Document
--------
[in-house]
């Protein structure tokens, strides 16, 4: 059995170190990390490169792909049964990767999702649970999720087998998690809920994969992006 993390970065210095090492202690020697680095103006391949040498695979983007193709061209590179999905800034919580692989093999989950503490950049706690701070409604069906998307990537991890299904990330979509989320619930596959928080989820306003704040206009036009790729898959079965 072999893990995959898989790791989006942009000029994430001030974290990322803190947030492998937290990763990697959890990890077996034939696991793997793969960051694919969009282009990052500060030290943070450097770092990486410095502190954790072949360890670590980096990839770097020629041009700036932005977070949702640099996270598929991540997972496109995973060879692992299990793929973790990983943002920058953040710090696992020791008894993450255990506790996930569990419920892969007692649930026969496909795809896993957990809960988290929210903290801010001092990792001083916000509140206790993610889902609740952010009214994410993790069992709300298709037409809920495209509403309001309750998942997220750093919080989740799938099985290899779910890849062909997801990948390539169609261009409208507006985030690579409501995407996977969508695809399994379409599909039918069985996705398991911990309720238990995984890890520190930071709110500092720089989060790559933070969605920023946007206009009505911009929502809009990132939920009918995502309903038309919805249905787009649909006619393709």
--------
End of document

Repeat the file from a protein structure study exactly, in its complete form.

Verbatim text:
[in-house]
């Protein structure tokens, strides 16, 4: 059995170190990390490169792909049964990767999702649970999720087998998690809920994969992006 993390970065210095090492202690020697680095103006391949040498695979983007193709061209590179999905800034919580692989093999989950503490950049706690701070409604069906998307990537991890299904990330979509989320619930596959928080989820306003704040206009036009790729898959079965 072999893990995959898989790791989006942009000029994430001030974290990322803190947030492998937290990763990697959890990890077996034939696991793997793969960051694919969009282009990052500060030290943070450097770092990486410095502190954790072949360890670590980096990839770097020629041009700036932005977070949702640099996270598929991540997972496109995973060879692992299990793929973790990983943002920058953040710090696992020791008894993450255990506790996930569990419920892969007692649930026969496909795809896993957990809960988290929210903290801010001092990792001083916000509140206790993610889902609740952010009214994410993790069992709300298709037409809920495209509403309001309750998942997220750093919080989740799938099985290899779910890849062909997801990948390539169609261009409208507006985030690579409501995407996977969508695809399994379409599909039918069985996705398991911990309720238990995984890890520190930071709110500092720089989060790559933070969605920023946007206009009505911009929502809009990132939920009918995502309903038309919805249905787009649909006619393709």